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driving seat, if not directly controlling schools in the way they

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used to. His introduction of free schools and academies has

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transformed the situation. To that extent it is a reasonable inference.

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What do you make of the fact that he seemed to take the independent

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sector as the benchmark, the desirable benchmark? He always does,

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that I thought his speech today was a little bonkers, if you don't mind

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me saying so. To talk about state schools introducing lines, bringing

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in common entrance tests. There is no reason why they couldn't if they

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wanted to? Why would they want to? He talked about a lot of things that

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states schools are already doing as if they weren't. That is par for the

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course, he likes to set up the straw men, the trendy progressive state

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schools not doing rigour, not doing Duke of Edinburghs and debating, all

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these things are going on in state schools and parents know that well.

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It is a false dichotomy, he talks about state and independent schools,

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rather than good schools and not issed God schools, it is up to good

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schools to help make the not so good will, it is about sharing with

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schools what is not fully imbedded. That is happening in London and what

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London Challenge achieved, that is why London schools are a lot more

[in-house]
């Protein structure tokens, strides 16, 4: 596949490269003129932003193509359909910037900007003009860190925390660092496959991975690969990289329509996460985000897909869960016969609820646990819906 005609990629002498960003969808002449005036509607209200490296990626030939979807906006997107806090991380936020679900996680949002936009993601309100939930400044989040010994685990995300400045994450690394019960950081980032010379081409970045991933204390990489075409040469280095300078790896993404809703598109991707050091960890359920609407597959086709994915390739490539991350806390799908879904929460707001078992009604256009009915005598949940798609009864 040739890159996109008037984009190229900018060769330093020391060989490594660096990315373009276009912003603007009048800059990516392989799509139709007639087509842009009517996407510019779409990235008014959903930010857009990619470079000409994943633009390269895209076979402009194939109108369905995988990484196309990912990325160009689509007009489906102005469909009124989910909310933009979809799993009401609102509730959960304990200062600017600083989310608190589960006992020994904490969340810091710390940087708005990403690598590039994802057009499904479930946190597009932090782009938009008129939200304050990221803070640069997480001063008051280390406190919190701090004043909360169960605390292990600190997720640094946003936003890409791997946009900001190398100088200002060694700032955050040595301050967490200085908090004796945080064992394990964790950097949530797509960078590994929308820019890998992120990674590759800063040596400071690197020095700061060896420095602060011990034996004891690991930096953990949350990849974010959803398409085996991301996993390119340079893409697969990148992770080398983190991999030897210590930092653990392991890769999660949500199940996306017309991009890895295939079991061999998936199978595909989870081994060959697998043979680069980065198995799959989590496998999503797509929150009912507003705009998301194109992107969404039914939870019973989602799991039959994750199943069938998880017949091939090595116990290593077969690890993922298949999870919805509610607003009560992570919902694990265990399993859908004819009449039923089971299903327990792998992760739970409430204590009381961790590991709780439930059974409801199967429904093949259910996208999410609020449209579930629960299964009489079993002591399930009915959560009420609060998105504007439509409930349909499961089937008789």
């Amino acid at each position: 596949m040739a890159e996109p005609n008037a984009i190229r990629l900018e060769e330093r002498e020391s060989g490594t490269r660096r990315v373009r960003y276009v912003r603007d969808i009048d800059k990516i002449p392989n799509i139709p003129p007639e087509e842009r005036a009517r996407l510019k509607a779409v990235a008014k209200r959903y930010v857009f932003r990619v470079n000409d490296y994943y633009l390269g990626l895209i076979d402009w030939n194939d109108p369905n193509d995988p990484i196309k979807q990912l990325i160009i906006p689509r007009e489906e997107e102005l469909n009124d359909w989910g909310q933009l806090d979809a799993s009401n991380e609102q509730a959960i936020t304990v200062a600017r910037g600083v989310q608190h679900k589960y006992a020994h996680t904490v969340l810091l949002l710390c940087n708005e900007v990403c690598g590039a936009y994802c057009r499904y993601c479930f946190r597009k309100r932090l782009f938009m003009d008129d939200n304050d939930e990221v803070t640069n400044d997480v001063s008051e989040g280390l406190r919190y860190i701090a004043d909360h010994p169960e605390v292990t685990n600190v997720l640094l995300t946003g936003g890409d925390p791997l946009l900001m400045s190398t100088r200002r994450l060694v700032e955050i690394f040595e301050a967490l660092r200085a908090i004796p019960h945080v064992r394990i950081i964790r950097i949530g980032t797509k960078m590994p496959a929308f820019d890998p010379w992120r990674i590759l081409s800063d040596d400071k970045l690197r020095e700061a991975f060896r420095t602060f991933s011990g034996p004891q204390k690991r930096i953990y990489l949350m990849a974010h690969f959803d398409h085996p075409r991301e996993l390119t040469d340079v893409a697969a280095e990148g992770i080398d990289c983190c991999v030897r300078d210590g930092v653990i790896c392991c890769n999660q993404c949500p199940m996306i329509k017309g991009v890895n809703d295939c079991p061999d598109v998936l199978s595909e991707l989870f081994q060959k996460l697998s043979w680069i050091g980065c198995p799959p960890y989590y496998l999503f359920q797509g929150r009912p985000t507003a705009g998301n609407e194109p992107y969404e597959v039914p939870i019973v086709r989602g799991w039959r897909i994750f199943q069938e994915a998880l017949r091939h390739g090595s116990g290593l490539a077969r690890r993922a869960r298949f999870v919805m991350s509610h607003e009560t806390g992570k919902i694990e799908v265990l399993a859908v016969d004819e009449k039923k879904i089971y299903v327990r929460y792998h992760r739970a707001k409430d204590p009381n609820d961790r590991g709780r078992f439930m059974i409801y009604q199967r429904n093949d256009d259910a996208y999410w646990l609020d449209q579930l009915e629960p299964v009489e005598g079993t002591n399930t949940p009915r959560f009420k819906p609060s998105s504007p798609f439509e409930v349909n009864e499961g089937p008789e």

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successful. Because they have had more money? And focus and attention.

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Did you think the speech was bonkers? As I said afterwards, it

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was my school it was given at, I said a good lesson, some things we

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heard before some we hadn't and lots to think about. Some aspects, having

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come from the independent sector, the school I used to work did one of

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the most sensible things they did is get rid of the common entrance.

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There used to be a test at 14 that got away with, it all turned into a

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complete shambles. I seem to recall that he was actually rather in

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favour of getting rid of it? I can't remember, it was Ed Balls who got

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rid of it. The thing about Michael Gove the language he uses is

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detatched from what goes on in real schools, he's alienating a lot of

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heads and teachers who are working very hard to do all the things you

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are talking about, by demonising them, presenting them as this

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mythical blob that doesn't exist, apart from in the minds of the

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Telegraph leaders. What about some of these other pro-Mosal --

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proposals that there be lines given and other forms of punishment in

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schools? The way to look at it is like this, the big structural

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changes have happened, now there is free schools and academies, and the

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next stage is to go on to, which is partly what you were saying Robert,

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is what makes for a good school. What should schools be doing. What

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he is saying is there's been this problem of discipline in recent

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years, and he's saying let me make it clear that there is more you can.

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Do I didn't think it was in the least bit bonkers, and he was saying

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that, for example, he will know perfectly well if you look at the